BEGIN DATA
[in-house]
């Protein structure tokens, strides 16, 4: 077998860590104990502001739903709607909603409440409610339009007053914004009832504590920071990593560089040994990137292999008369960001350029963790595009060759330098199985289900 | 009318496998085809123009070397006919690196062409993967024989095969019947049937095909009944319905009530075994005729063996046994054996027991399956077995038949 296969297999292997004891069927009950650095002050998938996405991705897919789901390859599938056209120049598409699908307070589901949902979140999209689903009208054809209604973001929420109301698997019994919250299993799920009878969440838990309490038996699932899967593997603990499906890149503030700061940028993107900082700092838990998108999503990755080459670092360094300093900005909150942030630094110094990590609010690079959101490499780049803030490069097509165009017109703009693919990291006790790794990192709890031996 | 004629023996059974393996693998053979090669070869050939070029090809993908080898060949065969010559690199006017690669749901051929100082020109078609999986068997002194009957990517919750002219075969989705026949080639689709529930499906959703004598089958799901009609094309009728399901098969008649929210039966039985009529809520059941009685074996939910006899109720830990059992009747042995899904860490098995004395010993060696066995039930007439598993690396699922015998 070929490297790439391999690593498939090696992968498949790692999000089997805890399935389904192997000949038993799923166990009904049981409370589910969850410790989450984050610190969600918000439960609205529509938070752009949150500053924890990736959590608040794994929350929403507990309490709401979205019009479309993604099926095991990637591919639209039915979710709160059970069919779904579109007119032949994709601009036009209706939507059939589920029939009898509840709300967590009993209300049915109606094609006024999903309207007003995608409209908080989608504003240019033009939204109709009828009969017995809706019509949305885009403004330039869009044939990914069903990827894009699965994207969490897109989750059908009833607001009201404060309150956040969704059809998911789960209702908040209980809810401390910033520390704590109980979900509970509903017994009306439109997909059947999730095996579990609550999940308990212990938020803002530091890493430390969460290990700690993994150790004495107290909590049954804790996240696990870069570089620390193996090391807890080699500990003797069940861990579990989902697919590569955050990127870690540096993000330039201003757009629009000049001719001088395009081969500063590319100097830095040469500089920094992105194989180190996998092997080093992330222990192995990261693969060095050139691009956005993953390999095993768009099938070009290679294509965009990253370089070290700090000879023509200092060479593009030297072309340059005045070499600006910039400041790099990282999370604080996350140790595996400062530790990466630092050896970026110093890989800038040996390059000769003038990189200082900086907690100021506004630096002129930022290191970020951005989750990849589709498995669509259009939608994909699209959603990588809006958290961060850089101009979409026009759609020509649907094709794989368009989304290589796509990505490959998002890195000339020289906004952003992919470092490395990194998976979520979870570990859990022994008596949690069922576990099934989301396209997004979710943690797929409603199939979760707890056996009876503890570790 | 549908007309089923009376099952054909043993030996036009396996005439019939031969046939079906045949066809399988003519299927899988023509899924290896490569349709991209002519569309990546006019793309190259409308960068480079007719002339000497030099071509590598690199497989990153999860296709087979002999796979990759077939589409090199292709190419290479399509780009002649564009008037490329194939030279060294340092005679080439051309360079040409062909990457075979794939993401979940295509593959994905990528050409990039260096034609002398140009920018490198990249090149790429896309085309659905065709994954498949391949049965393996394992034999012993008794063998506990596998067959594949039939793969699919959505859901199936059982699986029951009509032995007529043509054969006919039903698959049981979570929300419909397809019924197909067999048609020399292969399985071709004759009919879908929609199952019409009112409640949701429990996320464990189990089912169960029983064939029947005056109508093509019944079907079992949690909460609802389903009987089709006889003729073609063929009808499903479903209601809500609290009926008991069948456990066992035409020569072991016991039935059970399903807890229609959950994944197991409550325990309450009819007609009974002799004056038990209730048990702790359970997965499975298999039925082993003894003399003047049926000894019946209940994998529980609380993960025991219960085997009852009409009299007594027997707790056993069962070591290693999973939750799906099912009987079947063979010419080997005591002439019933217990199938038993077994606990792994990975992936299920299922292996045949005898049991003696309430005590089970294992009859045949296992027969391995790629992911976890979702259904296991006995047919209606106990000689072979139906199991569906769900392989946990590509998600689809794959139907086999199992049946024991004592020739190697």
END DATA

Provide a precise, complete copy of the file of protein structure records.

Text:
[in-house]
């Protein structure tokens, strides 16, 4: 077998860590104990502001739903709607909603409440409610339009007053914004009832504590920071990593560089040994990137292999008369960001350029963790595009060759330098199985289900 | 009318496998085809123009070397006919690196062409993967024989095969019947049937095909009944319905009530075994005729063996046994054996027991399956077995038949 296969297999292997004891069927009950650095002050998938996405991705897919789901390859599938056209120049598409699908307070589901949902979140999209689903009208054809209604973001929420109301698997019994919250299993799920009878969440838990309490038996699932899967593997603990499906890149503030700061940028993107900082700092838990998108999503990755080459670092360094300093900005909150942030630094110094990590609010690079959101490499780049803030490069097509165009017109703009693919990291006790790794990192709890031996 | 004629023996059974393996693998053979090669070869050939070029090809993908080898060949065969010559690199006017690669749901051929100082020109078609999986068997002194009957990517919750002219075969989705026949080639689709529930499906959703004598089958799901009609094309009728399901098969008649929210039966039985009529809520059941009685074996939910006899109720830990059992009747042995899904860490098995004395010993060696066995039930007439598993690396699922015998 070929490297790439391999690593498939090696992968498949790692999000089997805890399935389904192997000949038993799923166990009904049981409370589910969850410790989450984050610190969600918000439960609205529509938070752009949150500053924890990736959590608040794994929350929403507990309490709401979205019009479309993604099926095991990637591919639209039915979710709160059970069919779904579109007119032949994709601009036009209706939507059939589920029939009898509840709300967590009993209300049915109606094609006024999903309207007003995608409209908080989608504003240019033009939204109709009828009969017995809706019509949305885009403004330039869009044939990914069903990827894009699965994207969490897109989750059908009833607001009201404060309150956040969704059809998911789960209702908040209980809810401390910033520390704590109980979900509970509903017994009306439109997909059947999730095996579990609550999940308990212990938020803002530091890493430390969460290990700690993994150790004495107290909590049954804790996240696990870069570089620390193996090391807890080699500990003797069940861990579990989902697919590569955050990127870690540096993000330039201003757009629009000049001719001088395009081969500063590319100097830095040469500089920094992105194989180190996998092997080093992330222990192995990261693969060095050139691009956005993953390999095993768009099938070009290679294509965009990253370089070290700090000879023509200092060479593009030297072309340059005045070499600006910039400041790099990282999370604080996350140790595996400062530790990466630092050896970026110093890989800038040996390059000769003038990189200082900086907690100021506004630096002129930022290191970020951005989750990849589709498995669509259009939608994909699209959603990588809006958290961060850089101009979409026009759609020509649907094709794989368009989304290589796509990505490959998002890195000339020289906004952003992919470092490395990194998976979520979870570990859990022994008596949690069922576990099934989301396209997004979710943690797929409603199939979760707890056996009876503890570790 | 549908007309089923009376099952054909043993030996036009396996005439019939031969046939079906045949066809399988003519299927899988023509899924290896490569349709991209002519569309990546006019793309190259409308960068480079007719002339000497030099071509590598690199497989990153999860296709087979002999796979990759077939589409090199292709190419290479399509780009002649564009008037490329194939030279060294340092005679080439051309360079040409062909990457075979794939993401979940295509593959994905990528050409990039260096034609002398140009920018490198990249090149790429896309085309659905065709994954498949391949049965393996394992034999012993008794063998506990596998067959594949039939793969699919959505859901199936059982699986029951009509032995007529043509054969006919039903698959049981979570929300419909397809019924197909067999048609020399292969399985071709004759009919879908929609199952019409009112409640949701429990996320464990189990089912169960029983064939029947005056109508093509019944079907079992949690909460609802389903009987089709006889003729073609063929009808499903479903209601809500609290009926008991069948456990066992035409020569072991016991039935059970399903807890229609959950994944197991409550325990309450009819007609009974002799004056038990209730048990702790359970997965499975298999039925082993003894003399003047049926000894019946209940994998529980609380993960025991219960085997009852009409009299007594027997707790056993069962070591290693999973939750799906099912009987079947063979010419080997005591002439019933217990199938038993077994606990792994990975992936299920299922292996045949005898049991003696309430005590089970294992009859045949296992027969391995790629992911976890979702259904296991006995047919209606106990000689072979139906199991569906769900392989946990590509998600689809794959139907086999199992049946024991004592020739190697």